It was in Chinese interest to not define the LAC or resolve the border dispute, so as to use it as leverage against India. The Chinese policy was to keep consolidating its position by building infrastructure, alongside the pursuit of the policy of ‘nibbling and negotiating’ to make tactical gains, employing unconventional means such as using graziers and border militias.

Given the scope and scale, the PLA aggression was well planned, and definitely cleared by the Central Military Commission (CMC), the highest defence body in the Chinese system. In the process, the Chinese violated all of the above agreements, and once again betrayed India’s trust.

Beijing’s strategic aim apparently was to convey a strong message to New Delhi to kowtow to its interests, and to desist from building border infrastructure so as to maintain status quo, which is at present in China’s favour.

In tactical terms, it was to make limited gains through large scale intrusions, undertake a build-up in the grey zones, and seek to shift the alignment of the LAC further westward.

The PLA’s probable objectives in the Pangong Tso area was to dominate the Chushul Bowl; in Galwan to dominate the Durbuk-DBO road; and in DBO, to posture towards the Depsang plateau to pose a threat to Siachen from the east and ensure the security of the Western Highway.

Given India’s strong resolve both at the political and military levels alongside favourable world opinion, the Chinese decided to de-escalate, having achieved their initial aim and to obviate further upsurge.

Decoding LAC Conflict

The process of de-escalation

Every conflict has a cycle – it begins with escalation, and is followed by contact, stalemate, de-escalation, resolution, peace-building and reconciliation.

The de-escalation process entails talks at multiple levels, and ground action in various stages. As in this case, there have been three rounds of talks at the Corps Commander level, simultaneous talks between Joint Secretaries, and at the level of Special Representatives.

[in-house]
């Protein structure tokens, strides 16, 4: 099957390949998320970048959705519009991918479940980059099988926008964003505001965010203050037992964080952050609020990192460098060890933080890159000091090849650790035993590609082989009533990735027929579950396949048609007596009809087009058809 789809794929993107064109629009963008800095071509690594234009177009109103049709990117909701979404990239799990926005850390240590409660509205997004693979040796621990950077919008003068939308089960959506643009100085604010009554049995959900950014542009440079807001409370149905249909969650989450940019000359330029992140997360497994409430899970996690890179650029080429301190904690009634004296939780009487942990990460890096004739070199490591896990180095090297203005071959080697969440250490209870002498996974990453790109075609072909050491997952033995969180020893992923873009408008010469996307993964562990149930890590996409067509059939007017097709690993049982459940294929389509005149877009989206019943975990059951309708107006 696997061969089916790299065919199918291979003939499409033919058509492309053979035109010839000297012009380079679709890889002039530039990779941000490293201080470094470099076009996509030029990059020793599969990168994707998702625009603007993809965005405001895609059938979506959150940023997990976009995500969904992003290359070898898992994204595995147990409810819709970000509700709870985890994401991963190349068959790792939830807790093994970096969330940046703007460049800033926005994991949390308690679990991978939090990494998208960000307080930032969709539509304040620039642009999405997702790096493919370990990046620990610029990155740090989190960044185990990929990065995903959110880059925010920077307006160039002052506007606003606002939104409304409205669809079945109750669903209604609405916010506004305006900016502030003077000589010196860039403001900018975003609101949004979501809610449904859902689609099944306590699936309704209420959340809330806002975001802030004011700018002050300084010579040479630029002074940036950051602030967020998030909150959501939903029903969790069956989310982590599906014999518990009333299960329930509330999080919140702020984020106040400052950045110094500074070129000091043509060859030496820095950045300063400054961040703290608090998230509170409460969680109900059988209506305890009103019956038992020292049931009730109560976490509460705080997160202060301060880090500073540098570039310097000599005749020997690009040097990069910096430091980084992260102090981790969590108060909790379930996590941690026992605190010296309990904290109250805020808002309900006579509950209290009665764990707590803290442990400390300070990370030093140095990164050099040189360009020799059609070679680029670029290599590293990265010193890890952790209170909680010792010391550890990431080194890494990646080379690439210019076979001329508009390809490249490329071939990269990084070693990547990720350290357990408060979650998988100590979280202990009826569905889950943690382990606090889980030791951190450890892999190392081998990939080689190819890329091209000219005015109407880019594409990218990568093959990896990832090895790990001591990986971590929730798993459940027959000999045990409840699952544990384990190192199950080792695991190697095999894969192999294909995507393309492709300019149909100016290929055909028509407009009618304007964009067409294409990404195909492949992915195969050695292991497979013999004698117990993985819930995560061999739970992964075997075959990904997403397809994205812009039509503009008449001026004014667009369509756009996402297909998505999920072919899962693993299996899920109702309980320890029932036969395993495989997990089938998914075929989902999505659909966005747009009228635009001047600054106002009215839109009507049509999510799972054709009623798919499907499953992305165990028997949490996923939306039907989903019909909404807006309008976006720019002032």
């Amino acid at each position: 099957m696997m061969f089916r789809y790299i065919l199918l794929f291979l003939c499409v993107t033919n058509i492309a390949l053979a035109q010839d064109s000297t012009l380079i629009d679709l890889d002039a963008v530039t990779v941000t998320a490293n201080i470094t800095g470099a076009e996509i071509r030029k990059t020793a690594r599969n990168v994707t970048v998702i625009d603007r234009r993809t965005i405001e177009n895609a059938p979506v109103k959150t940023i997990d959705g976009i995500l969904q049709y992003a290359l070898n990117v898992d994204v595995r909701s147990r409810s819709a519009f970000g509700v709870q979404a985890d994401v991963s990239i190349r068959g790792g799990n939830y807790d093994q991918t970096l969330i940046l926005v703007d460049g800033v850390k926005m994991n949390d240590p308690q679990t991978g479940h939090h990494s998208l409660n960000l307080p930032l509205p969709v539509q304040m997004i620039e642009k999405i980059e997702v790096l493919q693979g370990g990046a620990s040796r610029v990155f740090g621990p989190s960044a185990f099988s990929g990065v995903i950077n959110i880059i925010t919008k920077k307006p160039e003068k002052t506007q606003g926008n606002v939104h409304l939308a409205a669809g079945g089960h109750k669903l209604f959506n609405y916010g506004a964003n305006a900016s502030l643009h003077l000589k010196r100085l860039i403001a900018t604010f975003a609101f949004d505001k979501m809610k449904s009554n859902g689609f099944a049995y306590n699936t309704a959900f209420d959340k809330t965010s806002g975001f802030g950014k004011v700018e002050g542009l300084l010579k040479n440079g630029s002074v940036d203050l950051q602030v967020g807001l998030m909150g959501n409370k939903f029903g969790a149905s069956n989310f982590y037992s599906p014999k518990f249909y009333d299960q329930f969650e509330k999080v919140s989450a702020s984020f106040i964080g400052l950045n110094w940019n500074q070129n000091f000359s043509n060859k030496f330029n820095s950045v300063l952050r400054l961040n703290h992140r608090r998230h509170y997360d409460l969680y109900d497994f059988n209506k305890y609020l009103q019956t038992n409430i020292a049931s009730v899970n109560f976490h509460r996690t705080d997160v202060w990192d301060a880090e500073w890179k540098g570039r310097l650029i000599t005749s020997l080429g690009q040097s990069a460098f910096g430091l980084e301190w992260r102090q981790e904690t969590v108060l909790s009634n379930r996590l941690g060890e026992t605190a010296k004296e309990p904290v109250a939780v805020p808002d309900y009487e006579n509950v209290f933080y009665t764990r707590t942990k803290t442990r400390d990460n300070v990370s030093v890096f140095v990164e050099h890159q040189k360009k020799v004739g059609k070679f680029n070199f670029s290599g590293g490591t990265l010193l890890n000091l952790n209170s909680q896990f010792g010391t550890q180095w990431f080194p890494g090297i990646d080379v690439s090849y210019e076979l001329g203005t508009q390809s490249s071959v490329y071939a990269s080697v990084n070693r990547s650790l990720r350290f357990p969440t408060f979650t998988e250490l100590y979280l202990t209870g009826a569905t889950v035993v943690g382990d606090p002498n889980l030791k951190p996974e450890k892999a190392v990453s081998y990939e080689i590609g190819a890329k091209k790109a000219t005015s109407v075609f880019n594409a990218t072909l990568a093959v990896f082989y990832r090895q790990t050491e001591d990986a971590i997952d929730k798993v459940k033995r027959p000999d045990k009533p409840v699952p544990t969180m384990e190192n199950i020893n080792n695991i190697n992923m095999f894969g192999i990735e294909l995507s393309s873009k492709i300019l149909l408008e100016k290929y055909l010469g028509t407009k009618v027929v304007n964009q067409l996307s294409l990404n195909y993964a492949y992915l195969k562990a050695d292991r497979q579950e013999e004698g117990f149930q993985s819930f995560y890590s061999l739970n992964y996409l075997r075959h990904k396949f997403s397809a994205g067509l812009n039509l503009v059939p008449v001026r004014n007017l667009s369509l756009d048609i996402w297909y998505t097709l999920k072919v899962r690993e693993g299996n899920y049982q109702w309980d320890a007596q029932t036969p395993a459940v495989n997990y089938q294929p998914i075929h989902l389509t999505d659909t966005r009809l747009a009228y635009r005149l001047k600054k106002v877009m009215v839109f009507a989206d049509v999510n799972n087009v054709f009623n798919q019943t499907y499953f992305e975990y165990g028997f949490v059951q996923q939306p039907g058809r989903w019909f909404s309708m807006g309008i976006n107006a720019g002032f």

On the ground, the first step in the de-escalation process is of disengagement – i.e., to break the ‘eyeball-to-eyeball’ contact between the opposing troops on the forward line by pulling back to create a buffer zone. This is currently in progress – the forward troops on both sides are reported to have pulled back by about 1.5 km in the area of PP 14 in Galwan, PP 15 southeast of Galwan Valley, and PP 17A in the Gogra-Hot Spring areas. Similar action will be required to be taken in the Pangong Tso fingers area, where the PLA has reportedly intruded up to Finger 4, as also in the PP 10-11 areas in Depsang-DBO.

The next step is the pulling back of the troops in the immediate depth, followed by reserve formations in the rear.

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In the present case, the PLA created a number of intermediate positions, besides staging forward 4 Motorised and 6 Mechanized Divisions. Even fighter aircraft have been positioned at the forward air bases like Ngari and Hotan. India too, has undertaken the requisite build-up. Withdrawal of all these elements will require many more rounds of talks at various levels.

Given the serious trust deficit — as the PLA is known to backtrack — each move will need to be confirmed and verified on the ground, and complemented by other surveillance means. Even the distance of pulling back cannot be sacrosanct, as the PLA is in a better position to build up, given the terrain advantage and better infrastructure.

India’s bottom line at the negotiation table is to restore the April 20 status quo ante. The Chinese are masters at engaging in marathon talks. Maj Gen Liu Lin, commander of the South Xinjiang Military Region (SXMR), who is currently representing the PLA in the Corps Commander-level talks, has been in the area as Division Commander and Deputy of SXMR. He took over the SXMR last year, and will be around for a couple of years, given the PLA’s long command tenures.


Soldiers keep guard as an Indian Army convoy moves on the Srinagar-Ladakh highway at Gagangeer, north-east of Srinagar. (AP Photo)

Well aware of the ground situation, Liu can be expected to indulge in hard bargaining. Therefore, the de-escalation process is set to be in for a long haul, marked by the ‘going back and forth’ phenomenon. India must have its options in place, should the process of de-escalation get stalled.